In 1994, at the dawn of the internet era, Rolling Stone asked Steve Jobs if he still had faith in technology. “It’s not a faith in technology,” he responded. “It’s faith in people.”
Today, at the dawn of the artificial intelligence era, we put our faith in people too.
It’s hard to think of an issue that has exploded onto the public scene with the furor of the debate over AI, which went from obscure technology journals to national morning shows practically overnight. This week, Congress is convening the first two of what will surely be many hearings on the issue, including one with OpenAI CEO Sam Altman and another with musician, voice actor and SAG-AFTRA National Board member Dan Navarro.
As members of the global Human Artistry Campaign, made up of more than 100 organizations that represent a united, worldwide coalition of the creative arts, we welcome this open and active debate. It’s gratifying to see policymakers, industry, and our own creative community asking tough questions up front. It’s a lot easier to chart a course in advance than to play catch up from afterward.
We don’t have long to get this right, either. The internet is already awash in unlicensed and unethical “style” and “soundalike” tools that rip off the writing, voice, likeness and style of professional artists and songwriters without authorization or permission. Powerful new engines like OpenAI’s ChatGPT and Jukebox, Google’s MusicLM and Microsoft’s AI-powered Bing have been trained on vast troves of musical compositions, lyrics, and sound recordings — as well as every other type of data and information available on the internet — without even the most basic transparency or disclosure, let alone consent from the creators whose work is being used. Songwriters, recording artists, and musicians today are literally being forced to compete against AI programs trained on copies of their own compositions and recordings.
We strongly support AI that can be used to enhance art and stretch the potential of human creativity even further. Technology has always pushed art forward, and AI will be no different.
At the same time, however, human artistry must and will always remain at the core of genuine creation. The basis of creative expression is the sharing of lived experiences — an artist-to-audience/audience-to-artist connection that forms our culture and identity.
Without a rich supply of human-created works, there would be nothing on which to train AI in the first place. And if we don’t lay down a policy foundation now that respects, values and compensates the unique genius of human creators, we will end up in a cultural cul-de-sac, feeding AI-generated works back into the engines that produced them in a costly and ultimately empty race to the artistic bottom.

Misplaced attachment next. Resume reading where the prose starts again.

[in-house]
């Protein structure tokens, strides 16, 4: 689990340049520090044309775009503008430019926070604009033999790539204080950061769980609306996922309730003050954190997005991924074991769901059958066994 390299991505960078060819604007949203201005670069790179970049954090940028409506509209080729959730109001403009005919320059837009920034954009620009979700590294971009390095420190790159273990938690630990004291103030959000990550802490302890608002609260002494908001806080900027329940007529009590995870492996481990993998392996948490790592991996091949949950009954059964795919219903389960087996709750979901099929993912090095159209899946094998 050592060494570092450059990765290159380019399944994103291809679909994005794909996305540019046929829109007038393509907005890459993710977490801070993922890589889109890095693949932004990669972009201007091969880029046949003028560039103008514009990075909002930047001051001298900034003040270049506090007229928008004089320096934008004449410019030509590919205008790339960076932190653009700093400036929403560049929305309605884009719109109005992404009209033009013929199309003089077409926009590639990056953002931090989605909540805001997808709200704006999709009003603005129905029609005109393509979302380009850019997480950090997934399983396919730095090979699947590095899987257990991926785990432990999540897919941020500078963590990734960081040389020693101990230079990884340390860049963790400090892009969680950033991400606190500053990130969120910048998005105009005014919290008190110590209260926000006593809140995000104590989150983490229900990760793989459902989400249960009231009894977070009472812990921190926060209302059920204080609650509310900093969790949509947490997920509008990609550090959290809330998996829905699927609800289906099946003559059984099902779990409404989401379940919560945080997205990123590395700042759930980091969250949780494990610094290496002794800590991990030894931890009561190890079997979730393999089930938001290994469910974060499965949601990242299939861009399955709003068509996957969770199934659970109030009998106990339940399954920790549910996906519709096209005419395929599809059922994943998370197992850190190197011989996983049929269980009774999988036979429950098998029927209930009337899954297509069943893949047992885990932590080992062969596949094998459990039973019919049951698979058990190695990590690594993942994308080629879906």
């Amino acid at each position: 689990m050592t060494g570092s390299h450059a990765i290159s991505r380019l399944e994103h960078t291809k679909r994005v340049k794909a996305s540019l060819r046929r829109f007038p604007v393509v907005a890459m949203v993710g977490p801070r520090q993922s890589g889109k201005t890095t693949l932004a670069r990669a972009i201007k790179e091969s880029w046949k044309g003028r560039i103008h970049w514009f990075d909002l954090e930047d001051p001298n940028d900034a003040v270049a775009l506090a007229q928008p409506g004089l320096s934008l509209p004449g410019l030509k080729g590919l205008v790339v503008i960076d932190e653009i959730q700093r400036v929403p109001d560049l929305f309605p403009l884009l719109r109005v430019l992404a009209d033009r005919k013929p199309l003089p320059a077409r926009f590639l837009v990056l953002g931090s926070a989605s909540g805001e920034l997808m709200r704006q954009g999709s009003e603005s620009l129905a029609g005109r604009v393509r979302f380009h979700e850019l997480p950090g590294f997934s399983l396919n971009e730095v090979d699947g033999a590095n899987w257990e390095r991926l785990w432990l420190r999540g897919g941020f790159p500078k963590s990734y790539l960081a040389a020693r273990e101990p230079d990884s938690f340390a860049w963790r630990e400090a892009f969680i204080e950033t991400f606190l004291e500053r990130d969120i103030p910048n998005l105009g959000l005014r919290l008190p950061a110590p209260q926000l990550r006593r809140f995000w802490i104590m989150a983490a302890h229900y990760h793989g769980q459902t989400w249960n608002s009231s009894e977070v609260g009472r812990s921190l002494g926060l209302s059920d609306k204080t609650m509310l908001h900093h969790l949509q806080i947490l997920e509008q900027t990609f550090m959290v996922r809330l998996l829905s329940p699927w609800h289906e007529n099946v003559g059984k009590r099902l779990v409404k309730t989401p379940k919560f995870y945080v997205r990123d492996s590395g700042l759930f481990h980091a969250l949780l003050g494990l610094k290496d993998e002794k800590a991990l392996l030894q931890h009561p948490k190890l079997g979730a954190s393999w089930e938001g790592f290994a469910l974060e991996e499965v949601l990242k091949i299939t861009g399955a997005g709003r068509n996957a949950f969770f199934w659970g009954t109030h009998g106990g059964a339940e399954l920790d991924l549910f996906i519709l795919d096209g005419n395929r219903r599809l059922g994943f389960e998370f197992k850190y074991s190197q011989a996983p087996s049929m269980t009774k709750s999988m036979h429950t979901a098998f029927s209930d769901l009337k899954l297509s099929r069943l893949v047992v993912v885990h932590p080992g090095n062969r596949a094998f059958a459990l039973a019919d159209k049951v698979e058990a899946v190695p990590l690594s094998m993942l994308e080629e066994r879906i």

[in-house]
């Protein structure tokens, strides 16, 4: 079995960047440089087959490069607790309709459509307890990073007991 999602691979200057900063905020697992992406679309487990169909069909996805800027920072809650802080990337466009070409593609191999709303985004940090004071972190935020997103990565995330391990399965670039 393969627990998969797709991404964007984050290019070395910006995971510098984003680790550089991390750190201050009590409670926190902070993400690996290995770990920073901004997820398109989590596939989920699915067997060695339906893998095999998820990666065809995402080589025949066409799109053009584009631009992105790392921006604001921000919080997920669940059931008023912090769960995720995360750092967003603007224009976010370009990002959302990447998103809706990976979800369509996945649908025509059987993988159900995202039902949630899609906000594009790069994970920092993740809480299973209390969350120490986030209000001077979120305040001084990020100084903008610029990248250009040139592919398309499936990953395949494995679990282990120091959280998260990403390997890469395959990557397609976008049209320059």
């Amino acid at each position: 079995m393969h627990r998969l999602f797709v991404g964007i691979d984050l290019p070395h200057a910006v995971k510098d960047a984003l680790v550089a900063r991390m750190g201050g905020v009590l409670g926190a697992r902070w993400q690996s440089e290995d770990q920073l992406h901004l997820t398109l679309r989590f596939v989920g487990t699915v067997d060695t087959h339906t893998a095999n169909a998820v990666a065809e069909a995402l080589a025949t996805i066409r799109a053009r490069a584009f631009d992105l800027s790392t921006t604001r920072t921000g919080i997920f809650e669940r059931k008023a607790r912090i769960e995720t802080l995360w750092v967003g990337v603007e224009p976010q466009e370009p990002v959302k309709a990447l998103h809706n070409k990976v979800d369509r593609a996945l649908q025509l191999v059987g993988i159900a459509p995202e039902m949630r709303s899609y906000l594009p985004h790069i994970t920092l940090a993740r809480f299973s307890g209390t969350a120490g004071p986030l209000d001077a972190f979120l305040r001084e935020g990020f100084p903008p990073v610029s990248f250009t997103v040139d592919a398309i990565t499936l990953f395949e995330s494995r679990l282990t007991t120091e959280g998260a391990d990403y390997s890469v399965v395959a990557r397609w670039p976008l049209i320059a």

That policy foundation must start with the core value of consent. Use of copyrighted works to train or develop AI must be subject to free-market licensing and authorization from all rights holders. Creators and copyright owners must retain exclusive control over the ways their work is used. The moral invasion of AI engines that steal the core of a professional performer’s identity — the product of a lifetime’s hard work and dedication — without permission or pay cannot be tolerated.
This will require AI developers to ensure copyrighted training inputs are approved and licensed, including those used by pre-trained AIs they employ. It means they need to keep thorough and transparent records of the creative works and likenesses used to train AI systems and how they were exploited. These obligations are nothing new, though — anyone who uses another creator’s work or a professional’s voice, image or likeness must already ensure they have the necessary rights and maintain the records to prove it.
Congress is right to bring in AI developers like Sam Altman to hear the technology community’s vision for the future of AI and explore the safeguards and guardrails the industry is relying on today. The issues around the rapid deployment of novel AI capabilities are numerous and profound: data privacy, deepfakes, bias and misinformation in training sets, job displacement and national security.
Creators will be watching and listening closely for concrete, meaningful commitments to the core principles of permission and fair market licensing that are necessary to sustain songwriters and recording artists and drive innovation.
We have already seen some of what AI can do. Now it falls to us to insist that it be done in ethical and lawful ways. Nothing short of our culture — and, over time, our very humanity — is at stake.
David Israelite is the President & CEO of the National Music Publishers’ Association. NMPA is the trade association representing American music publishers and their songwriting partners.
Mitch Glazier is chairman/CEO of the RIAA, the trade organization that supports and promotes the creative and financial vitality of the major recorded-music companies.
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